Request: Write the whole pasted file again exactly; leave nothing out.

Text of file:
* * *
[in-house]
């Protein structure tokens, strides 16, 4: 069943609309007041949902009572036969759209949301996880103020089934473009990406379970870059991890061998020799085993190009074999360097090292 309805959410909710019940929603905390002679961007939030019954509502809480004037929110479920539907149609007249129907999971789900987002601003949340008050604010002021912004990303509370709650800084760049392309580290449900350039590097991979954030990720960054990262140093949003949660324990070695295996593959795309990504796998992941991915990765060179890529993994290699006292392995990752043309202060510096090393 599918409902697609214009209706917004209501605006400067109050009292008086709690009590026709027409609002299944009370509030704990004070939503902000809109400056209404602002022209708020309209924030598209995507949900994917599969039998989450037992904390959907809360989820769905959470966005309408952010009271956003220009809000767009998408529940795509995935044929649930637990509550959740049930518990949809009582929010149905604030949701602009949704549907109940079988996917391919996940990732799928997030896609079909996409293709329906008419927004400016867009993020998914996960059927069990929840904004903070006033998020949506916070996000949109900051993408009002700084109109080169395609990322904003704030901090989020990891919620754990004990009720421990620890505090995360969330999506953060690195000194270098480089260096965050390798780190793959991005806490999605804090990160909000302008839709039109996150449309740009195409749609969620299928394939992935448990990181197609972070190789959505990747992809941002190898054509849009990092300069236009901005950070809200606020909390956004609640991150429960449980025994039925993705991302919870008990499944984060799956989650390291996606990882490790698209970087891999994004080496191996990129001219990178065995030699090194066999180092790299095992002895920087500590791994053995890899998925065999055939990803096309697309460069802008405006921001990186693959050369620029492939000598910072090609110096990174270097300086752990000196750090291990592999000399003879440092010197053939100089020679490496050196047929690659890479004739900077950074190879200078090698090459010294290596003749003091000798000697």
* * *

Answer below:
[in-house]
């Protein structure tokens, strides 16, 4: 069943609309007041949902009572036969759209949301996880103020089934473009990406379970870059991890061998020799085993190009074999360097090292 309805959410909710019940929603905390002679961007939030019954509502809480004037929110479920539907149609007249129907999971789900987002601003949340008050604010002021912004990303509370709650800084760049392309580290449900350039590097991979954030990720960054990262140093949003949660324990070695295996593959795309990504796998992941991915990765060179890529993994290699006292392995990752043309202060510096090393 599918409902697609214009209706917004209501605006400067109050009292008086709690009590026709027409609002299944009370509030704990004070939503902000809109400056209404602002022209708020309209924030598209995507949900994917599969039998989450037992904390959907809360989820769905959470966005309408952010009271956003220009809000767009998408529940795509995935044929649930637990509550959740049930518990949809009582929010149905604030949701602009949704549907109940079988996917391919996940990732799928997030896609079909996409293709329906008419927004400016867009993020998914996960059927069990929840904004903070006033998020949506916070996000949109900051993408009002700084109109080169395609990322904003704030901090989020990891919620754990004990009720421990620890505090995360969330999506953060690195000194270098480089260096965050390798780190793959991005806490999605804090990160909000302008839709039109996150449309740009195409749609969620299928394939992935448990990181197609972070190789959505990747992809941002190898054509849009990092300069236009901005950070809200606020909390956004609640991150429960449980025994039925993705991302919870008990499944984060799956989650390291996606990882490790698209970087891999994004080496191996990129001219990178065995030699090194066999180092790299095992002895920087500590791994053995890899998925065999055939990803096309697309460069802008405006921001990186693959050369620029492939000598910072090609110096990174270097300086752990000196750090291990592999000399003879440092010197053939100089020679490496050196047929690659890479004739900077950074190879200078090698090459010294290596003749003091000798000697």